Government of India has, for decades, signed tax treaties specifying that if a foreign company invests in the shares pf an Indian company whose predominant assets are immovable properties, then any transfer of shares of that foreign company will be taxable in India. Since similar provision was not made for an Indian subsidiary that is an operating company not having immovable assets as the main assets, then transfer of shares of that foreign company will taxed under the ordinary laws, that is, situs of the shares will be when the company is incorporated and only in that jurisdiction will the shares be taxed on transfer.

    That being the position of law, the tax department was in error in determining that capital gains tax was payable in India when shares of some foreign company were transacted. Supreme Court ruled against that error. In order to justify that error, the Government proposed a retrospective amendment and pushed it through. After it was pushed through, suddenly Indian laws appeared terribly uncertain not only to the foreign investors, but also to ordinary Indian citizens governed by these laws. The same question bothers me, if the law as I read today applies to me or the law as it may be written sometime in future does?

    In this tirade against Vodafone, Mr. Arun has ignored the fact that Vodafone did not earn the capital gains, it was the buyer!! I don’t know how happy he will feel if he buys a house and after a few years he is asked to pay tax on the capital gains that was earned by the seller, because the law was amended retrospectively? And I wonder why does he not have anything to say about Hutchison which actually earned the capital gains and should somehow be asked to explain all these?

  23. vikas goel says:

    Who made the profit from the transaction? Vodafone? No.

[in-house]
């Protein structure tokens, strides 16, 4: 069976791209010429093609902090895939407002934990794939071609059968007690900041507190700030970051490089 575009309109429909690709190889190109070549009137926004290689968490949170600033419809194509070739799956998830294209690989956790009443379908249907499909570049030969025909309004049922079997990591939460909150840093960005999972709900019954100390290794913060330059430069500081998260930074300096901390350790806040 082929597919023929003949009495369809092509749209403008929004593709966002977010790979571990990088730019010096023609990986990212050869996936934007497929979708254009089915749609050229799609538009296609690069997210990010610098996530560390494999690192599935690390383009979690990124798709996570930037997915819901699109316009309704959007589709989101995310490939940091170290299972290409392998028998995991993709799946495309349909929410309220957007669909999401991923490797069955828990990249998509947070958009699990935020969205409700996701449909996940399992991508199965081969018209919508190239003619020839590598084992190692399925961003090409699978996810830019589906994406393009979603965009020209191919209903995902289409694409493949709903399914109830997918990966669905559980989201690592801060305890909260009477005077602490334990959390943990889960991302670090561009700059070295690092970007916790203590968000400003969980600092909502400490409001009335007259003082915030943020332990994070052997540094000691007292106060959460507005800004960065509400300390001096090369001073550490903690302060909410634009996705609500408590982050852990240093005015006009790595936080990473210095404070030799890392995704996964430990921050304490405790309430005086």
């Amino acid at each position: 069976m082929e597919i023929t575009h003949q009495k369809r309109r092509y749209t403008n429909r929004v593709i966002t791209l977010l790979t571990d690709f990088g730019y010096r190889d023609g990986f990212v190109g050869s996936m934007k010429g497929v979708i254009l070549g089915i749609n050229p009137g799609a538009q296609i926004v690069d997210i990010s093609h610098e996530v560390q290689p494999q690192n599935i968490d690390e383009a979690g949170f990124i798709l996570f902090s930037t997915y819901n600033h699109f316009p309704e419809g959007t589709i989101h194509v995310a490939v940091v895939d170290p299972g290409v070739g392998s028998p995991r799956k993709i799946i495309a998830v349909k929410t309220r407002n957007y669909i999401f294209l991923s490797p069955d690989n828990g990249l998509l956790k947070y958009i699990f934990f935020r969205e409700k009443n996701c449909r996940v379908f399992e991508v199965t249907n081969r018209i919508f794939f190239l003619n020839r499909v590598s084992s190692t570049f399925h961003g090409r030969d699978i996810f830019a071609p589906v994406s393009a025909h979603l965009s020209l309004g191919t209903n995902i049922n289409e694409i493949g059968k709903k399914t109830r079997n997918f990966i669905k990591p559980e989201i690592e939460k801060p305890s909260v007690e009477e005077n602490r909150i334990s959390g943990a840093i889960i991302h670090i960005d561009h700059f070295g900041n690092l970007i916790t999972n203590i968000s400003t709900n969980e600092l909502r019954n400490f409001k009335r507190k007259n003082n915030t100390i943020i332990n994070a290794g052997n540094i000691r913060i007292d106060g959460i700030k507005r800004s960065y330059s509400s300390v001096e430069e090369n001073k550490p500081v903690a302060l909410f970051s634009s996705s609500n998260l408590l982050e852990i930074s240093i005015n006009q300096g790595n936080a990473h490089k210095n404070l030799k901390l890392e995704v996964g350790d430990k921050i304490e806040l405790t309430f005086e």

Then why should they be made to pay the tax?
    I am not saying there should not be tax. But why in India we have tendency to force the person who is finally caught with the asset to pay whereas the person who is legally liable is moving free?
    The bonafide investor who invested as per the law at that time has to be protected.
    For the loss to the country it is the burocrates and law makers have to be punished for not acting in time.
    Why is it that always the businessman has to be blamed for the lack of clarity in law.

  24. S G SAVADI says:

    A large part of the income of the big accountancy and consultancy firms with foreign sounding names is derived from tax avoidance schemes which flourish in the name of tax planning. Their legality has agitated courts in India and abroad for a long time. In 1985, a 5-judge bench of the Supreme Court in the McDowell case settled the question decisively, observing: Tax avoidance devices have been honed to a fine art by clever lawyers and consultants advising such corporations. Unfortunately, in the Vodafone and the Mauritius cases, the court has winked at them instead of frowning upon and frustrating them as mandated by the binding judgment in McDowell.Our courts must send a clear signal that India is not a banana republic where foreign companies can be invited to loot our resources and even avoid paying taxes on their windfall gains from the sale of those resources.
    Recently articles and news items have appeared in the national newspapers regarding such MNCs following tax avoidance methods in U.K. and the authorities there have taken a stern view of the mischief of the MNCs in tax avoidance. When the developed nations are alarmed by the methods adopted by the MNCs in avoiding tax, why Sibbals in our country are in great hurry to provide escape route to Vodafone?

  25. pranav thakkar says:

    Sir, only one comment on your this article. Let us not forget that ” son of law minister is representing vodafone”. The international investment will affect is a “sham statement”.

  26. sehjiv says:

    Is Tax planning wrong? working within the available tax structure is the core job of the finance professionals. SHould the govt tax the transactions held overseas for sale of property held outside India. Let the govt change the laws but sincerely the effect should be prospective only. transactions held in the past were done in consonance with the applicable tax laws at that instant.

    Moreover the international courts will also hold the prospective views only. Thereby dissent from the views of the author. Sorry.

  27. Sukumar says:

    Why Voda be spared ?

    Their legal cell were fully aware of tax implication of the transaction in India still evaded – now when caught red handed – claim clemency and Govt. ready to succumb – strange!

  28. Thiagarajan K says:

    Vodafone must be aware of the Tax implications when they did the transaction. It is unfortunate that they are taking advantage of the weak Government to their benefit.

    Even though, Vodafone may threaten leaving India, it will be extremely unlikely that they leave for Tax reasons. If they leave, it will be because of competition.